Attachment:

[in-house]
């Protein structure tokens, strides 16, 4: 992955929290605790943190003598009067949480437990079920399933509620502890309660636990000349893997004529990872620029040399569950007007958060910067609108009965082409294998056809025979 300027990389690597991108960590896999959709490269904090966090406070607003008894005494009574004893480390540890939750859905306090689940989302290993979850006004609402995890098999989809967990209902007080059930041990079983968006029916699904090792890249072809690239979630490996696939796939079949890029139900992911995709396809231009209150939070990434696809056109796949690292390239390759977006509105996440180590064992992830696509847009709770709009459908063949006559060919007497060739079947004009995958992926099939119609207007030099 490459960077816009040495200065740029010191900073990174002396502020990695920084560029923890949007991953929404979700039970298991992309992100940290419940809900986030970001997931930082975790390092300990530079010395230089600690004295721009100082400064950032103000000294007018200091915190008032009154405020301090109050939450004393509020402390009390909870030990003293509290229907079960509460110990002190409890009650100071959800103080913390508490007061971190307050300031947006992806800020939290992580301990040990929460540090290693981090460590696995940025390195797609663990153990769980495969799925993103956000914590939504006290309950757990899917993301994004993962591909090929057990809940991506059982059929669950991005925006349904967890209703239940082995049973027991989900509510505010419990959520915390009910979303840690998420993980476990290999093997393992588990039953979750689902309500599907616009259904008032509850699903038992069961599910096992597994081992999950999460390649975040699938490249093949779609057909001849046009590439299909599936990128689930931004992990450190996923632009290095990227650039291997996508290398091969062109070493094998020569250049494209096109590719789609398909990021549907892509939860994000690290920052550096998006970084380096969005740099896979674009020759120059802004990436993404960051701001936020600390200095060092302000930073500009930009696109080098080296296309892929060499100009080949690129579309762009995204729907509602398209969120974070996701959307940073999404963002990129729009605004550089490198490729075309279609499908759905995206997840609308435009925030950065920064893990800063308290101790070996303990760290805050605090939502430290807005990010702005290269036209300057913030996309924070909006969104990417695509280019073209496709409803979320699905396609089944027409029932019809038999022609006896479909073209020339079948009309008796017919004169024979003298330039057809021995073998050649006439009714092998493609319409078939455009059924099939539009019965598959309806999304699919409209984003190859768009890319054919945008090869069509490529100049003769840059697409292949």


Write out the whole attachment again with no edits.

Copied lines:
[in-house]
């Protein structure tokens, strides 16, 4: 992955929290605790943190003598009067949480437990079920399933509620502890309660636990000349893997004529990872620029040399569950007007958060910067609108009965082409294998056809025979 300027990389690597991108960590896999959709490269904090966090406070607003008894005494009574004893480390540890939750859905306090689940989302290993979850006004609402995890098999989809967990209902007080059930041990079983968006029916699904090792890249072809690239979630490996696939796939079949890029139900992911995709396809231009209150939070990434696809056109796949690292390239390759977006509105996440180590064992992830696509847009709770709009459908063949006559060919007497060739079947004009995958992926099939119609207007030099 490459960077816009040495200065740029010191900073990174002396502020990695920084560029923890949007991953929404979700039970298991992309992100940290419940809900986030970001997931930082975790390092300990530079010395230089600690004295721009100082400064950032103000000294007018200091915190008032009154405020301090109050939450004393509020402390009390909870030990003293509290229907079960509460110990002190409890009650100071959800103080913390508490007061971190307050300031947006992806800020939290992580301990040990929460540090290693981090460590696995940025390195797609663990153990769980495969799925993103956000914590939504006290309950757990899917993301994004993962591909090929057990809940991506059982059929669950991005925006349904967890209703239940082995049973027991989900509510505010419990959520915390009910979303840690998420993980476990290999093997393992588990039953979750689902309500599907616009259904008032509850699903038992069961599910096992597994081992999950999460390649975040699938490249093949779609057909001849046009590439299909599936990128689930931004992990450190996923632009290095990227650039291997996508290398091969062109070493094998020569250049494209096109590719789609398909990021549907892509939860994000690290920052550096998006970084380096969005740099896979674009020759120059802004990436993404960051701001936020600390200095060092302000930073500009930009696109080098080296296309892929060499100009080949690129579309762009995204729907509602398209969120974070996701959307940073999404963002990129729009605004550089490198490729075309279609499908759905995206997840609308435009925030950065920064893990800063308290101790070996303990760290805050605090939502430290807005990010702005290269036209300057913030996309924070909006969104990417695509280019073209496709409803979320699905396609089944027409029932019809038999022609006896479909073209020339079948009309008796017919004169024979003298330039057809021995073998050649006439009714092998493609319409078939455009059924099939539009019965598959309806999304699919409209984003190859768009890319054919945008090869069509490529100049003769840059697409292949």